After celebrating the New Year in Southern California, Mark and I decided to take the long way home, venturing off the main highway to see as much of Route 66 as we could. Actually, it wasn’t that spontaneous. Mark had plotted the trip and made numerous reservations weeks in advance. The weather in some locations could be unpredictable, but we were lucky to have very mild conditions. We were able to execute our plan flawlessly.
Our first photo-op was Needles, California in the Mojave Desert. Needles was a major stop on Route 66 from the 1920s to 1960s. It is also frequently cited as having the highest temperature in the US and sometimes the world. Needles is no longer a “major” stop, but it was a beautiful day and we captured this photo at one of its landmarks.
We drove on to see this historic Route 66 sign just outside of Needles. Such a wonderful location along the Colorado River, partially spoiled by a guy in a red pick-up truck having a “rendezvous” with his girlfriend – right in front of it. We got out and took photos all around them anyway. Their presence is why the entire sign was not captured. Annoyed, I told Mark that I should post their license plates on the internet. Of course, I did not, but the nerve of some people! The bridge in the background is the Old Trails Arch Bridge, seen in The Grapes of Wrath.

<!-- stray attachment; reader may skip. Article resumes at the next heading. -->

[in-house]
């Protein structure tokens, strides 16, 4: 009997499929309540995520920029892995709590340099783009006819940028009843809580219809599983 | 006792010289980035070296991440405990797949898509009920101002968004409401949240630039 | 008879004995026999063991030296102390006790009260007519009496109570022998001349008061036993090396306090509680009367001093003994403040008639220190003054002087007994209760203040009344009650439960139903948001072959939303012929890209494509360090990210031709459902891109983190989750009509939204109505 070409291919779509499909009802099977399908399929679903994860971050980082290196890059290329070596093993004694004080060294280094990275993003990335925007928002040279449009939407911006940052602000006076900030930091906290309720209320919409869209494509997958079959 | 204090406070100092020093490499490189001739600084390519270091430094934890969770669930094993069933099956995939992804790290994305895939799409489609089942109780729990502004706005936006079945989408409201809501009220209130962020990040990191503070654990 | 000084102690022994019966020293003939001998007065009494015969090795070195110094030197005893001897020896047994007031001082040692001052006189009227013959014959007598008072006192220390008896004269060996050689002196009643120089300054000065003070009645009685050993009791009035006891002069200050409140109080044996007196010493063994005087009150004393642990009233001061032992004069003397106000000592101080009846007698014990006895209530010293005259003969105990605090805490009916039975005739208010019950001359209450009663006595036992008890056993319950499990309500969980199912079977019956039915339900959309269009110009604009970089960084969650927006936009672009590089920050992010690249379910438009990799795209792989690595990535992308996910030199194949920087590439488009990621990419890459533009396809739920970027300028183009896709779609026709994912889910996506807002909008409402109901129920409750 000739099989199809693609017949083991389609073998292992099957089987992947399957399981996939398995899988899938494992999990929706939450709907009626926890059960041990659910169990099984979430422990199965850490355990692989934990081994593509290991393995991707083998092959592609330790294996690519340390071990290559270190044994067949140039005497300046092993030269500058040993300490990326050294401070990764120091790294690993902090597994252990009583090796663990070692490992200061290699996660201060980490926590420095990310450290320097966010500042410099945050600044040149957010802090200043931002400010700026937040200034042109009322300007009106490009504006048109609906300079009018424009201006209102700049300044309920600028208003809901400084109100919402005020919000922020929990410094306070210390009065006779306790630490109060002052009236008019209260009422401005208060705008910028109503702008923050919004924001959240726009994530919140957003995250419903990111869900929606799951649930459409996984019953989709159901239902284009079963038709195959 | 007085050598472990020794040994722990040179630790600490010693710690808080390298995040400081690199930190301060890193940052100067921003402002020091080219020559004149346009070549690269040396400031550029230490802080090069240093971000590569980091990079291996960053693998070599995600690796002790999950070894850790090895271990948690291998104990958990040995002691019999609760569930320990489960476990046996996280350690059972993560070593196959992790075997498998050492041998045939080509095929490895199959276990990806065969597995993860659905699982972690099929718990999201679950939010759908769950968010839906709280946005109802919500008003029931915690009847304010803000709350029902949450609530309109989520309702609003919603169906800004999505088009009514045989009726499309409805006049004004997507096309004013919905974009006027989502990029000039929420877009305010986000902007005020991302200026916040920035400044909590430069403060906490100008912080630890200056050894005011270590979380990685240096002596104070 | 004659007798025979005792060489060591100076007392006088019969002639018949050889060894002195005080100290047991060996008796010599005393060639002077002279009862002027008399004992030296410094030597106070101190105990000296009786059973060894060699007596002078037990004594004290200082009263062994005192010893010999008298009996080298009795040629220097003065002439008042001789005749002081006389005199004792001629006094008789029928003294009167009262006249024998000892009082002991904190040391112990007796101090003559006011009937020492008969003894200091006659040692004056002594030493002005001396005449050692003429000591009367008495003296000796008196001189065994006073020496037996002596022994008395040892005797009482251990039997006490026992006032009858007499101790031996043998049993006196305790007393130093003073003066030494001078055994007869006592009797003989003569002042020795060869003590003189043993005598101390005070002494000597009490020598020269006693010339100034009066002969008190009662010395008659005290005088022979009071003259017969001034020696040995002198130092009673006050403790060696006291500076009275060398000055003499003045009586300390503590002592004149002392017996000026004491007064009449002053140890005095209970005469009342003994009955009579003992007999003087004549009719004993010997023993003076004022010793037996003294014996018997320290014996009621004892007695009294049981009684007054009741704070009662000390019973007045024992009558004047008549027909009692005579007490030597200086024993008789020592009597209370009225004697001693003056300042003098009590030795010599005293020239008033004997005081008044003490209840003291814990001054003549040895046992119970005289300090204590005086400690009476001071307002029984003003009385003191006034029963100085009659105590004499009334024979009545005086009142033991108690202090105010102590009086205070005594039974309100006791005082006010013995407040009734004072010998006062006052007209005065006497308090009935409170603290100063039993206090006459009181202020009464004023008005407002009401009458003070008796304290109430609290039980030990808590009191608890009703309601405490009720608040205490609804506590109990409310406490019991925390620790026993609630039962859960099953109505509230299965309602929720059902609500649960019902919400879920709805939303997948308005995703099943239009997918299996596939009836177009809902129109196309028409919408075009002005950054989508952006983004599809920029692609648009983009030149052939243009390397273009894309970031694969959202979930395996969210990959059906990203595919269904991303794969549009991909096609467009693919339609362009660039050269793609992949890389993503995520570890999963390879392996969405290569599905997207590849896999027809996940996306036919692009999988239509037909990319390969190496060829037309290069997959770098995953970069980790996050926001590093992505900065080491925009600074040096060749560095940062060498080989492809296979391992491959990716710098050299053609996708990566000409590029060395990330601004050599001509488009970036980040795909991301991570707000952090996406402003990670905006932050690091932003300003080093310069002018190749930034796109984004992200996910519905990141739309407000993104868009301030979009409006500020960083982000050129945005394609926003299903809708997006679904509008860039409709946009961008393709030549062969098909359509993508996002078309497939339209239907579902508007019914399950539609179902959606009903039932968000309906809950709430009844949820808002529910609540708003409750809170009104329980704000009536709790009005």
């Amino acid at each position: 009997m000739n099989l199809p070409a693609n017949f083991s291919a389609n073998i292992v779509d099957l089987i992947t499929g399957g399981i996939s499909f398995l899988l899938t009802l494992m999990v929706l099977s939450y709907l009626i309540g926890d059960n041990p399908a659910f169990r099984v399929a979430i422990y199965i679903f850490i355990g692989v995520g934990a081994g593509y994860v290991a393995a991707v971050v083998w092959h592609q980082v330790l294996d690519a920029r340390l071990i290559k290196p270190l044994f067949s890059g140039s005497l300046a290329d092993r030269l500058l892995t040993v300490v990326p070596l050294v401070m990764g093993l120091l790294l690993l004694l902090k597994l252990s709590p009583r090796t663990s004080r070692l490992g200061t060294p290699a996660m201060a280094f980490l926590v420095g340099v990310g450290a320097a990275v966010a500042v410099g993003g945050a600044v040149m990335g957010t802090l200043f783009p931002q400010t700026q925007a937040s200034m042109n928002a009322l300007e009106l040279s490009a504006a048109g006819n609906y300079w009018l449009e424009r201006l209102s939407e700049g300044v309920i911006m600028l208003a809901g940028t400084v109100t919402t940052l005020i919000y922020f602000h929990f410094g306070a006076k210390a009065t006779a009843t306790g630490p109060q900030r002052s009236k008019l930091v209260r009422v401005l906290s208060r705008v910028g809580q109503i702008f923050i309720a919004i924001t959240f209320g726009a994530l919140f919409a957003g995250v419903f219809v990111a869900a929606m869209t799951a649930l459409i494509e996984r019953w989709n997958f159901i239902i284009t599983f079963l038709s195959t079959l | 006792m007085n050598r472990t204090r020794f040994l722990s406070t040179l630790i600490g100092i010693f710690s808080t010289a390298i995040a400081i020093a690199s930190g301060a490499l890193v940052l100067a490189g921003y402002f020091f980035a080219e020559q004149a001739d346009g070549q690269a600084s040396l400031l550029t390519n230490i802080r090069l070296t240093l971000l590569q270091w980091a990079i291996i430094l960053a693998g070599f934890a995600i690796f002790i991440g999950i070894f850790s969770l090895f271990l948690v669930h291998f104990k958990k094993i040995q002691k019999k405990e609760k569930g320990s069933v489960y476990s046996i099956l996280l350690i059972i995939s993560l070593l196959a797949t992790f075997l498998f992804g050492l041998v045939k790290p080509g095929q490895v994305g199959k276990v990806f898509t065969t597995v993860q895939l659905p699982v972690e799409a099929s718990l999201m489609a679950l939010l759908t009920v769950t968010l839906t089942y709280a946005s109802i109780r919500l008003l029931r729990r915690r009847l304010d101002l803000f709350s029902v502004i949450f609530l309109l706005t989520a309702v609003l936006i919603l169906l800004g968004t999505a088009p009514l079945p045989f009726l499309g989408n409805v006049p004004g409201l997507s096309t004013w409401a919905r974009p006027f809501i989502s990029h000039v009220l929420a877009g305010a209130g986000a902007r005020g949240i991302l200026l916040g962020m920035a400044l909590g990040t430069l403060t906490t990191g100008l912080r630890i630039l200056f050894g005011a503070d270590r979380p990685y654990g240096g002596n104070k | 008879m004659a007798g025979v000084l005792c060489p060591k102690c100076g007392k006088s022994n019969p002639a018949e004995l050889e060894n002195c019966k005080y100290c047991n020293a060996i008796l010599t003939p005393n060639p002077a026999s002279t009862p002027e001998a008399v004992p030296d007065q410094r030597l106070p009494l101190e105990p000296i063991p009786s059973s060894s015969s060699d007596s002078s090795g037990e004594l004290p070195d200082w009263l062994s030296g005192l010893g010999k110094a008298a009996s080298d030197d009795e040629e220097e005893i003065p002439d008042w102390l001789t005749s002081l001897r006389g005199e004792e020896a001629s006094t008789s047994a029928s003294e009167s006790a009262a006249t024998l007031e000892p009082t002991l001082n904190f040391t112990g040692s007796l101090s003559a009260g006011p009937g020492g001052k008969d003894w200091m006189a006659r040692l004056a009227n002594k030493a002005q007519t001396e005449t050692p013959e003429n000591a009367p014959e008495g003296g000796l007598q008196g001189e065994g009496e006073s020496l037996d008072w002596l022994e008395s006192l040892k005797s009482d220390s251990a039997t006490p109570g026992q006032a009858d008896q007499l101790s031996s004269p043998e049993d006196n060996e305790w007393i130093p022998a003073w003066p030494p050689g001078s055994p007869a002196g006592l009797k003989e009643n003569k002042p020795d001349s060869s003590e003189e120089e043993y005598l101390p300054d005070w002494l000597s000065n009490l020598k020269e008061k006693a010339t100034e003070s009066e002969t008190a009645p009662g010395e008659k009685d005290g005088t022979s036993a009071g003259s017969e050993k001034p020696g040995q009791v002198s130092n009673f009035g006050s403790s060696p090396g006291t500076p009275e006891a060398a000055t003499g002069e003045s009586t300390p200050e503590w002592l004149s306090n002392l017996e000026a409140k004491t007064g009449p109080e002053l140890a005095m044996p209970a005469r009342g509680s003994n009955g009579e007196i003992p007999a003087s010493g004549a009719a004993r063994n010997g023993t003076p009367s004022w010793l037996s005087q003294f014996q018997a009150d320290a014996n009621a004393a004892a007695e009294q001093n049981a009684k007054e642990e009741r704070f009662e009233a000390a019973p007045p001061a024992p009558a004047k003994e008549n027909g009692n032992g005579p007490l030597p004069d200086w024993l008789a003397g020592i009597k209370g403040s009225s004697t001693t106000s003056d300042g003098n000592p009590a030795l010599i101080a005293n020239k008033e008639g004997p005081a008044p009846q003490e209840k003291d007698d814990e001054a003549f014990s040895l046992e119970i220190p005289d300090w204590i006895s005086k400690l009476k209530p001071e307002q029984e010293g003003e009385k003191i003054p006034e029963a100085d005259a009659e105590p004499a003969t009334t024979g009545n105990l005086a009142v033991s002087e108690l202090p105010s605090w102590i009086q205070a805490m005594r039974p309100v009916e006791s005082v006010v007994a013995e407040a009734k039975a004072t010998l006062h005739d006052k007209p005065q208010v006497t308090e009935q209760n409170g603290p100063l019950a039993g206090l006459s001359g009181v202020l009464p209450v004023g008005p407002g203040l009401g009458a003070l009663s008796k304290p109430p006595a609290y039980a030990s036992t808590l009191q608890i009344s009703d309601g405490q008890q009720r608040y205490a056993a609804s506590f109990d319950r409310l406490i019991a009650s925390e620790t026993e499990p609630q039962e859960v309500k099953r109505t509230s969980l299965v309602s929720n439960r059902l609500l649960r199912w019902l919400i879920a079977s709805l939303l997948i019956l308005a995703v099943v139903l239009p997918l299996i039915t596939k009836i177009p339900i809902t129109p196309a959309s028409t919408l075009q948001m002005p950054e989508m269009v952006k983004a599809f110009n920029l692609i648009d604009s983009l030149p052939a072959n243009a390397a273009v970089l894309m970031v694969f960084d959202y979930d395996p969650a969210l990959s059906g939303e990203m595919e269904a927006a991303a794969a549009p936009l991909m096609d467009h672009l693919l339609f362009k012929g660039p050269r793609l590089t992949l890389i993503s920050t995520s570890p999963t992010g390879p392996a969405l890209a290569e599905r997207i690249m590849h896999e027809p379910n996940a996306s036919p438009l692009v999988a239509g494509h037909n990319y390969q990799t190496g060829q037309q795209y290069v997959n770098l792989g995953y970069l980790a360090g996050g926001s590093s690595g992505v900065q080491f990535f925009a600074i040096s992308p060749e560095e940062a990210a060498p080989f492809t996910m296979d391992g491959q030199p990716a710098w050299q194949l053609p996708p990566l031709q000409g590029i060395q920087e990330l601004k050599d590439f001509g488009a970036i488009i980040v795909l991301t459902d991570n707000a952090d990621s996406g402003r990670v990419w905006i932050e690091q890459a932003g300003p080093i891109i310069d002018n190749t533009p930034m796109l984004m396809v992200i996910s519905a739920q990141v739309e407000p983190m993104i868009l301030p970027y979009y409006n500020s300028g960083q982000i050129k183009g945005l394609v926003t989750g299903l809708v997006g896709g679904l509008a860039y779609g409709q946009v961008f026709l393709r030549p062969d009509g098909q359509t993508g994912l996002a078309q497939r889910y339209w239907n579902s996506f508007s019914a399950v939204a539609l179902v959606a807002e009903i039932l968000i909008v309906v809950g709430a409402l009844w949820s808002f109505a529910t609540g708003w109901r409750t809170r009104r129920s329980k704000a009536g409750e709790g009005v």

On the way to Seligman, AZ we saw many abandoned gas stations rendered obsolete by re-routing of the major highways. We didn’t think to stop and photograph the relics, and we wish we had. However, in Seligman we found several places still in business.
Our detour from Route 66 took us to Sedona, the southern rim of the Grand Canyon, and Monument Valley (see my Art of Trees series for photos). We rejoined Route 66 in Santa Fe, NM where we spent a couple of days enjoying mild weather and no crowds. Santa Fe is so historic and beautiful, also the best example of a thriving city located on the historic Route 66. I was so impressed with the Georgia O’Keeffe Museum and the history museum, both of which describe the contribution of women over time in Santa Fe and New Mexico.
In the town of Tucumcari we had an awesome lunch and tracked down the owner of this gas station turned museum/antique shop. We had a bit of a wait, because the same family owned this and two restaurants in the town. They were quite dedicated to its preservation. Needless to say, Mark was extra pleased with memories of Texaco.
On the way to Amarillo, we stopped at this monument, but passed on Cadillac Ranch. There are a lot of pictures of the old Cadillacs buried face down in the desert on the internet, but none of this interesting historic marker.
No longer on Route 66, I’m tossing in one last picture of the sun-rise as we left Amarillo to drive back home.